Many hospitality organisations already have several processes in place to deal with the European Union’s General Data Protection Regulation (GDPR) that came into effect in May 2018. GDPR has impacted the collection and processing of European citizens’ personal data globally; yet, the increased use of AI adds a further level of complexity that needs careful management going forward.
Blockchain is one technology that is emerging in a way not only to help take the complexity out of AI data use, but also to promote greater trust. Essentially, blockchain is a public digital ledger of transactions. The transactions or ‘blocks’ are held in a database and information cannot be altered, which makes it secure. While information is accessible, it is not stored in one place which means it is less vulnerable to cyber-attack. The information is also time-stamped, so it is both traceable and transparent.
So far, blockchain is being explored by the hospitality industry for a wide range of uses. Secure payment is probably the most practical use for such technology but, increasingly, blockchain can be used for a number of different hospitality industry needs, four of which are highlighted below:
As a shared digital database for ID and security purposes
Systems such as ShoCard/SITA allow customers’ ID details to be stored on the blockchain, in a decentralised, standardised format, enabling travel and hospitality companies to retrieve and verify a customer’s identity at any time, from anywhere.
The storage of digital tokens linked to loyalty programmes
Blockchain-based technology, such as that offered by Trippki, provides a direct connection between hotels and customers. Customers are rewarded with tokens for staying at a hotel, or using hotel amenities. The tokens are then recorded in the ledger and can be used to book future stays or can be exchanged for cash without an expiration date.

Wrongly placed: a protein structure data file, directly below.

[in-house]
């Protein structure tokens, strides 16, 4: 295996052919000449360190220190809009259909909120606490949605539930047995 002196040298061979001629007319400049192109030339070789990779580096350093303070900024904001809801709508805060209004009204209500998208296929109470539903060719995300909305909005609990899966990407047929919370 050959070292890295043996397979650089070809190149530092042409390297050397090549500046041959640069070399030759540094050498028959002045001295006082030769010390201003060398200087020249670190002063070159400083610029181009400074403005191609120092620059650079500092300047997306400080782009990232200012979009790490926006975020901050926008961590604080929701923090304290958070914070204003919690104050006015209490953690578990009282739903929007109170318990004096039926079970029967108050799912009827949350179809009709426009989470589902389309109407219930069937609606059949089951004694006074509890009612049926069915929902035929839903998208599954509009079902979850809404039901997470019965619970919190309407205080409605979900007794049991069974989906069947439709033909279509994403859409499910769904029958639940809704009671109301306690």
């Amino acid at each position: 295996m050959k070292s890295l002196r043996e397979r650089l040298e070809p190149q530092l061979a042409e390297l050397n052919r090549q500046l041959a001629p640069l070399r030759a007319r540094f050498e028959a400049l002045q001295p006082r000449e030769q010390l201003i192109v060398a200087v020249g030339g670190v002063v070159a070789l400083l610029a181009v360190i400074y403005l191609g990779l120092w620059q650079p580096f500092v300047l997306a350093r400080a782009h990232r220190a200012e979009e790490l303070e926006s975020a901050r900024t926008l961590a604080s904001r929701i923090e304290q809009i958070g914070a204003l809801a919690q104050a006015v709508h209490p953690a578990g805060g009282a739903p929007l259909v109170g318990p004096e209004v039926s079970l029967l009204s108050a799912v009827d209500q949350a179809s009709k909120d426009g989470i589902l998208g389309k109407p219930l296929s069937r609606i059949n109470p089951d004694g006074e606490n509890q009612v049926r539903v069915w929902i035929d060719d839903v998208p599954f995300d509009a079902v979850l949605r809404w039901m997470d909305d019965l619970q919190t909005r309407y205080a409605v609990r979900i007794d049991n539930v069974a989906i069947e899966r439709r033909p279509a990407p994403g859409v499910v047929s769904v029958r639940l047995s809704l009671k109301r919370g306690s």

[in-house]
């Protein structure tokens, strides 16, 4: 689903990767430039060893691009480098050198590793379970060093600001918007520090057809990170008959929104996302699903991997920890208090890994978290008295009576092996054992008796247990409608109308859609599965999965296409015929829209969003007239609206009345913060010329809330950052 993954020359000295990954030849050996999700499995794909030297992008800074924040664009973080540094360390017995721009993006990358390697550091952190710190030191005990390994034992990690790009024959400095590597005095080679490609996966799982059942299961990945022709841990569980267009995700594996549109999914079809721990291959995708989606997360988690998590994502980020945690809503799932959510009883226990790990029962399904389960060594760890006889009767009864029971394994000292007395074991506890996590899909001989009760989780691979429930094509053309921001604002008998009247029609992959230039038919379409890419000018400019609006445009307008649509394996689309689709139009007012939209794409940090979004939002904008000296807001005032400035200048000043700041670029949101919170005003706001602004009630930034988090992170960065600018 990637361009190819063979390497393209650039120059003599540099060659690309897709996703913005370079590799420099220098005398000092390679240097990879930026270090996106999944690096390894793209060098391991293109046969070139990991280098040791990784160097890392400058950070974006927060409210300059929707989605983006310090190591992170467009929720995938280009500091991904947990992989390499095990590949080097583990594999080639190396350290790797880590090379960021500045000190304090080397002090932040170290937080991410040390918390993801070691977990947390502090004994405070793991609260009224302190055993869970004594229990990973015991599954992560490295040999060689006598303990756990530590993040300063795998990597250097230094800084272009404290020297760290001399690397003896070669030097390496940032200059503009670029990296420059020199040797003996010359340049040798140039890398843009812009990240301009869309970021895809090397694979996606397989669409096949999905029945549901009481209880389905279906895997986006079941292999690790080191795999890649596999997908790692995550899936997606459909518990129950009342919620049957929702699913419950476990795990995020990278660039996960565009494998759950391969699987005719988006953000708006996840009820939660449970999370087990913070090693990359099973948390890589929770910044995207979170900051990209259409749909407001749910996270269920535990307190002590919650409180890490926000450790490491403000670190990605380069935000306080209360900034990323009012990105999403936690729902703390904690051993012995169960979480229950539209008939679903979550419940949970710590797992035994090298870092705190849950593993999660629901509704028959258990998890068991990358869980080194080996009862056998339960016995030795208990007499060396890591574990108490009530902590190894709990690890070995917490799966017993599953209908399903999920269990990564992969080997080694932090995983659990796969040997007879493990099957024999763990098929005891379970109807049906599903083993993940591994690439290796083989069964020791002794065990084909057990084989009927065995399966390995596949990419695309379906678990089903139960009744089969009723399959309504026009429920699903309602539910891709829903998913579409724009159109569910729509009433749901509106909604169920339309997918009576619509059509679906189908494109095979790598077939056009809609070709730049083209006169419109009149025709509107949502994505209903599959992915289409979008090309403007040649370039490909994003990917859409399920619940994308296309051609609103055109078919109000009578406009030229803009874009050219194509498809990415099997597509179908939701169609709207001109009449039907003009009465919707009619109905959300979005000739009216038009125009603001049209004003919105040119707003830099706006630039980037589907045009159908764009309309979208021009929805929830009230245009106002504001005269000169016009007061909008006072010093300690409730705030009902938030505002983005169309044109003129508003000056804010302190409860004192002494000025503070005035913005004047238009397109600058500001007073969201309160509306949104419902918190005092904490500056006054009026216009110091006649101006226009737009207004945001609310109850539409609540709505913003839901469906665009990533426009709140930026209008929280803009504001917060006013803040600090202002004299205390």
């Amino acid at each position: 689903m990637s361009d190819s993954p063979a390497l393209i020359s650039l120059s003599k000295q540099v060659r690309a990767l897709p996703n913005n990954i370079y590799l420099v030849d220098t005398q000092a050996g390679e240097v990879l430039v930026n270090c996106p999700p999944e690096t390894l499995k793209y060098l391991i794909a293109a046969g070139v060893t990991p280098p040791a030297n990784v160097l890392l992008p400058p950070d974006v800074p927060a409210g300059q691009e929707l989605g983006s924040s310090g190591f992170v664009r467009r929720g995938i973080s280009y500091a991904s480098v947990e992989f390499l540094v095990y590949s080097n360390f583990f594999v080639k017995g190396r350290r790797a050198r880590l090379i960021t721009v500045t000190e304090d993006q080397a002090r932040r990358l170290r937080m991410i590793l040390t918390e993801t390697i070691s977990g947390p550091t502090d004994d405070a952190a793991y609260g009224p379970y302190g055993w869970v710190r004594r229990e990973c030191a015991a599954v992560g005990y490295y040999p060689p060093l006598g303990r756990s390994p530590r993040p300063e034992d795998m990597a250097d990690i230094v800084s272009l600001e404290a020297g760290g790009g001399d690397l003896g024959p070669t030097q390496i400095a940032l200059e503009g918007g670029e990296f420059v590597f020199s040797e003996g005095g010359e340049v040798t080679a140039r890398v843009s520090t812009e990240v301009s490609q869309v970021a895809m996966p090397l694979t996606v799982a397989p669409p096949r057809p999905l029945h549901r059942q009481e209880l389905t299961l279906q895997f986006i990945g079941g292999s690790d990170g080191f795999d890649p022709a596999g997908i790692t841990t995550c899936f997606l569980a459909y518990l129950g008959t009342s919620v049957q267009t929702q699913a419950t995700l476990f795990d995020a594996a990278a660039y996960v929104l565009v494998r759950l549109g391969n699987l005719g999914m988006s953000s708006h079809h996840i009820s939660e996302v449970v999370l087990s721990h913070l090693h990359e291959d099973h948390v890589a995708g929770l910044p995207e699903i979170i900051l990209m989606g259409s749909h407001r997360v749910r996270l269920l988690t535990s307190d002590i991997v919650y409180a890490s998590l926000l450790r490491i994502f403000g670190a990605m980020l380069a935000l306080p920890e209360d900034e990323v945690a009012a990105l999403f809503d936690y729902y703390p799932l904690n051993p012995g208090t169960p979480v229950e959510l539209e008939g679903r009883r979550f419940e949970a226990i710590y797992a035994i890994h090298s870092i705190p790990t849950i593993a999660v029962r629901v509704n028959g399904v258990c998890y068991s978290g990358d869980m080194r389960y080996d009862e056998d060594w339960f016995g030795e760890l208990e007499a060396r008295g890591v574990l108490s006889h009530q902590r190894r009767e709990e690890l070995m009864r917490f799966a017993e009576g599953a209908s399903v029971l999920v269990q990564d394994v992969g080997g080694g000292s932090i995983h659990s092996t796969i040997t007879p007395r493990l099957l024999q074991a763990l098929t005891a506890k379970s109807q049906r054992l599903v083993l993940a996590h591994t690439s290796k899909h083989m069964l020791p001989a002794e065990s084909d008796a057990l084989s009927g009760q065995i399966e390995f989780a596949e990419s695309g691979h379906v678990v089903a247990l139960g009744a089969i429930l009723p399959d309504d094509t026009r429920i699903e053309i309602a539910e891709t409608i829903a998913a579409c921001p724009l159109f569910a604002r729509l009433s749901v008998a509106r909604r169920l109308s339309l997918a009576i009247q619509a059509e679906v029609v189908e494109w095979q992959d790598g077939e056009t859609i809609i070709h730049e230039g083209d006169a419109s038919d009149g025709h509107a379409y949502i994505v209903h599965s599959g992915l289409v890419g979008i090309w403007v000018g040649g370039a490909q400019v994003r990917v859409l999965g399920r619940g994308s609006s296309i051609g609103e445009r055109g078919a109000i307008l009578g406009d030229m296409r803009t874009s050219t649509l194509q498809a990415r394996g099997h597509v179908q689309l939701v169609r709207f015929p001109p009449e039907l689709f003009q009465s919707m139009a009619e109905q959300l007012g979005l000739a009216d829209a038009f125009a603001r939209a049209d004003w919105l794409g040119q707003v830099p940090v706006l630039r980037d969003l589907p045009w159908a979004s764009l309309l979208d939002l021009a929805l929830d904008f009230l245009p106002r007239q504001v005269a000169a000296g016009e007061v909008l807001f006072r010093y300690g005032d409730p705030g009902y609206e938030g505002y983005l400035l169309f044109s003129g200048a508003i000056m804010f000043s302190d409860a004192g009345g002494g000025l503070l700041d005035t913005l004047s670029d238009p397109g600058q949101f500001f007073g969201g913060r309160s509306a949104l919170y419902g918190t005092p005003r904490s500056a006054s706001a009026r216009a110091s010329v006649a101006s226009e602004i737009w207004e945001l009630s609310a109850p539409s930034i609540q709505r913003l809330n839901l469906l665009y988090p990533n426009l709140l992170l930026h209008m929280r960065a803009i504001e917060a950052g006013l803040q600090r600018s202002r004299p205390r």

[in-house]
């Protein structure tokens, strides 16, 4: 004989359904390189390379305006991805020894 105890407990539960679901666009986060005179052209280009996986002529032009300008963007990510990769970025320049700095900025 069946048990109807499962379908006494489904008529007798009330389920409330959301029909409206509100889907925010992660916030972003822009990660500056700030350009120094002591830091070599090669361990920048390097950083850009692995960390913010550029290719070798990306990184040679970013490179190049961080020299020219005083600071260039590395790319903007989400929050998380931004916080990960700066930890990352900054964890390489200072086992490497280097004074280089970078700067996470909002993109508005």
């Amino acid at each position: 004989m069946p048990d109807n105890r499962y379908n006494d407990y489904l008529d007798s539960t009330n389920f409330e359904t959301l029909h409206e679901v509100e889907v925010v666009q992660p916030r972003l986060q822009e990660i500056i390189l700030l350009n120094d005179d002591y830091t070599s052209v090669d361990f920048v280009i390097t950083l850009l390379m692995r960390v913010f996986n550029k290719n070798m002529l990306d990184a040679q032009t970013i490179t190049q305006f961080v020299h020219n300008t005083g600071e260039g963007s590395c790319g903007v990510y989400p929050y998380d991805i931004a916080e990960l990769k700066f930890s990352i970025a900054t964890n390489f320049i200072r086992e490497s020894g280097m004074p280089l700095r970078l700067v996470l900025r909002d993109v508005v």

Centralised baggage tracking data
We all know how frustrating it is to lose your luggage and then to go through numerous third party agents to try and track where it is. Using an open source blockchain booking and baggage system, companies, like Winding Tree, are providing greater transparency and traceability when it comes to baggage tracking services.
Technology offered by the likes of TUI Bed-Swap use blockchain to assess demand and move inventories between different points of sale in real-time, allowing users to flex selling margins based on demand. Additionally, companies such as LockChain offer a decentralised booking engine allowing hotels and other hospitality companies to rent out their vacant property. Operating as an all-in-one platform, it allows both property management and payment to occur in one place.
Technology such as blockchain is set to play an essential role in the ability to offer better targeted guest services. Its efficient use will, however, be reliant on specific expertise and knowledge. As a counsel to hospitality players, Mazars is able to assist in:
– the implementation of strategies that incorporate cutting edge technology,
– the development of strong security walls to protect data,
– the creation of specific user experience consent frameworks that comply with data protection principles,
– and digitisation programmes to ensure hotels remain compliant and on track.
To learn more, please download our Mazars 2018 Global study on AI in the hospitality industry “Artificial Intelligence: A Game Changer in the Hospitality Industry”